Austria Glacier development blocked

Public vote blocks project dubbed ‘glacier marriage’ to join Otztal-Pitztal glacier resorts

One high Alpine mountain area in the Tirol is saved from development as conservation groups and locals rally against a planned ski resort expansion that would see the high glacier resorts of Sölden in Ötztal and Pitztal joined.

“The Pitztal-Ötztal merger project that has been planned since 2016 and has now been shut down,” said the Pitztaler Gletscherbahnen in a broadcast on Sunday afternoon.

It was set to be ‘Europe’s largest contiguous glacier ski resort’, stretching from Mittelberg in Pitztal over Griestal up to the Linker Fernerkogel – a pristine mountain with three glaciers. Opponents of the glacier merger criticise the irreparable damage to nature and wild places; advocates prioritise economic aspects.

If successful, the expansion was to include three new lifts with 4km of pathway, blasting and removing 72 ha of glacier terrain (750,000m³ of rocks soil and ice) over 120,000m³ (116 football fields).

The result of local referendum was announced on 17 July, blocking the project. The outcome is backed by organisations including the WWF, the Austrian Alpine Association (Österreichischer Alpenverein), Naturefriends Austria (Naturfreunde Österreich) and the Alliance for the Soul of the Alps.

The announcement comes with the hottest weather ever recorded in the UK, and follows a succession of glacier ski resorts closing early for summer – or not opening at all – due to glacier conditions (more below). The climate disaster is palpable.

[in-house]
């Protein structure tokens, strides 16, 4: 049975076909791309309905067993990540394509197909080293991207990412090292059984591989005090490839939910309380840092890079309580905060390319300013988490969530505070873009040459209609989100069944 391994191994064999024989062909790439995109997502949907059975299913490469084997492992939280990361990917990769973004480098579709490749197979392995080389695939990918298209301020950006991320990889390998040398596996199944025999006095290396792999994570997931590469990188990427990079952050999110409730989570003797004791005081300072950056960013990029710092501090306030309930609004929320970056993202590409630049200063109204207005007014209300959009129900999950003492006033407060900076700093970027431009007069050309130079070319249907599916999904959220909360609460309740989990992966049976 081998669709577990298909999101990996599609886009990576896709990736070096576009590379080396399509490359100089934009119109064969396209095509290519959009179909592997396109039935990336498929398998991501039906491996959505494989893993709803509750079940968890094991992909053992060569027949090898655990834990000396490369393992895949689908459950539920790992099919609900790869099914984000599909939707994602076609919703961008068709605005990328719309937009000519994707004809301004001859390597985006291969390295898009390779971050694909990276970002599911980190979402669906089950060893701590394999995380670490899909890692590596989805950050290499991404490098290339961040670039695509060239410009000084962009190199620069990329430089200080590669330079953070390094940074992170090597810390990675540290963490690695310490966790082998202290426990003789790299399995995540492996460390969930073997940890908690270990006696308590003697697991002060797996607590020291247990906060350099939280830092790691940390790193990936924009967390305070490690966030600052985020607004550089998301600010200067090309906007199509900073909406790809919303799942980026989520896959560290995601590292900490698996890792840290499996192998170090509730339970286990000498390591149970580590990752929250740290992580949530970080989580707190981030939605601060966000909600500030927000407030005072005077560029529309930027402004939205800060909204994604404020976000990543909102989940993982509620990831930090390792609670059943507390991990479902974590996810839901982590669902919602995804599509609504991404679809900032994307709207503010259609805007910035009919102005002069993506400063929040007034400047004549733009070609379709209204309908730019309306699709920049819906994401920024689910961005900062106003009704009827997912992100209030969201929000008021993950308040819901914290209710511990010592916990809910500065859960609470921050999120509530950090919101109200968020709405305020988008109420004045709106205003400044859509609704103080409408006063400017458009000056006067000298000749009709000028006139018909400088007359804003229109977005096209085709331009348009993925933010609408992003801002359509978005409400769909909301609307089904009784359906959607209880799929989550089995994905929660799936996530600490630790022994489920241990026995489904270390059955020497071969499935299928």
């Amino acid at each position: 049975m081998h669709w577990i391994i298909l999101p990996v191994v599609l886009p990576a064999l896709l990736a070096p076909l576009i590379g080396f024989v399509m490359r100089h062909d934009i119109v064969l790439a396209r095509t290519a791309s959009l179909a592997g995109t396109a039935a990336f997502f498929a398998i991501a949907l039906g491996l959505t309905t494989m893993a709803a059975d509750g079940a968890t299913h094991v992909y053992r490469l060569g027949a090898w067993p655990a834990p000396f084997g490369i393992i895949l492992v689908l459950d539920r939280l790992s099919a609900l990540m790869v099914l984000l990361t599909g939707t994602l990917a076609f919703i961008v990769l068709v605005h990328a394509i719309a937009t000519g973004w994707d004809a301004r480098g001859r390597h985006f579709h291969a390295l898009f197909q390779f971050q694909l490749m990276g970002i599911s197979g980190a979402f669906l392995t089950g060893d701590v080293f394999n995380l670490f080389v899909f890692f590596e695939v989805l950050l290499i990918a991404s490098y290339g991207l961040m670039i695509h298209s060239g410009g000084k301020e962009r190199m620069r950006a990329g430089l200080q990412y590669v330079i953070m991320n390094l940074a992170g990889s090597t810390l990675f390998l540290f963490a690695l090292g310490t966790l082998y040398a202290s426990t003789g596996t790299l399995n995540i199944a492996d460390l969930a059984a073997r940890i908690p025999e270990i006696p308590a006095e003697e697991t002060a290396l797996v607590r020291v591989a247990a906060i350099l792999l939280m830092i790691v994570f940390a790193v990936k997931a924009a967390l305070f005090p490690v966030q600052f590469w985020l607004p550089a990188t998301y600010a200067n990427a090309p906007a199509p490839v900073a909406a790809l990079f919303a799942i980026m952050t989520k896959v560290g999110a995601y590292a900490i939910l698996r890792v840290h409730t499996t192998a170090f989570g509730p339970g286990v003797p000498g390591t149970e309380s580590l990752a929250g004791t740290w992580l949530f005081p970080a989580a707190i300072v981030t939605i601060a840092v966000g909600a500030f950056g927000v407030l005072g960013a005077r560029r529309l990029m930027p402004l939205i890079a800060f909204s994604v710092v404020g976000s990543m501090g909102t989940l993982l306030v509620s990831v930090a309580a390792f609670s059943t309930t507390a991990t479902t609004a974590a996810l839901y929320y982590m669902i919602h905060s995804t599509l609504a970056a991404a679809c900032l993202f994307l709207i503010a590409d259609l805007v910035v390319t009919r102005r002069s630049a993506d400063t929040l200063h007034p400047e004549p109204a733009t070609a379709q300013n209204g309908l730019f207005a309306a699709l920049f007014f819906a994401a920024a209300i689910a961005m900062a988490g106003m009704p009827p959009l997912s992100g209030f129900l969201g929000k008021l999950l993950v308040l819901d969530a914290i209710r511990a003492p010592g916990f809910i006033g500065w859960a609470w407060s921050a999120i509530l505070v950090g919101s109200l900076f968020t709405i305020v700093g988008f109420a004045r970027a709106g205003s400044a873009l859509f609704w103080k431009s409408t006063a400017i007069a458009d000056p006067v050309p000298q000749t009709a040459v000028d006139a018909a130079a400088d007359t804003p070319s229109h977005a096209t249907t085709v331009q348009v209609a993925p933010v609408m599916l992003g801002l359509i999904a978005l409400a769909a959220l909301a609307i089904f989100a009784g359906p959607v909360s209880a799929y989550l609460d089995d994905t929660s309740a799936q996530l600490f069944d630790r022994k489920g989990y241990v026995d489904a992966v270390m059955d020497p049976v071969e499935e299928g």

Questions are raised: How many ski areas do we need? And what’s a future without wild glaciers?

This agenda is featured in Patagonia’s short film Vanishing Lines, telling the story of these last wild places on the brink of destruction and the movement to protect what we still can; These are the questions brought up in Patagonia’s film.

(c) Allianz für die Seele der Alpen

Tignes, usually open for 365 days of snow sports year, managed just one week of summer skiing this year. Its neighbour resort Val d’Isère decided not to open for summer skiing at all this year. Les 2 Alpes stopped operations early on 10th July.

Austria’s Kitzsteinhorn glacier also closed earlier than expected and the Mölltal glacier didn’t open at all. This leaves only Hintertux, the Zermatt-Cervinia glacier and Passo Stelvio open for skiing.

Sölden in the Ötztal Valley, which hosts the World Cup season openers, is a former year-round ski resort. In an attempt to preserve the snow, Sölden is covered in reflective matting.

It’s likely that at the end of summer the glaciers will likely look very different than before. The Saharan dust that swept through Europe in March has no doubt exacerbated the problem of melting snow by absorbing more heat and speeding thaw.

According to Save Our Snow, “European summer glacier skiing access peaked in the 1980s with a total of 50 resorts; by 2000, this number declined to 40.” Today, during a hot summer and following a winter of low snowfall, just a handful are operating.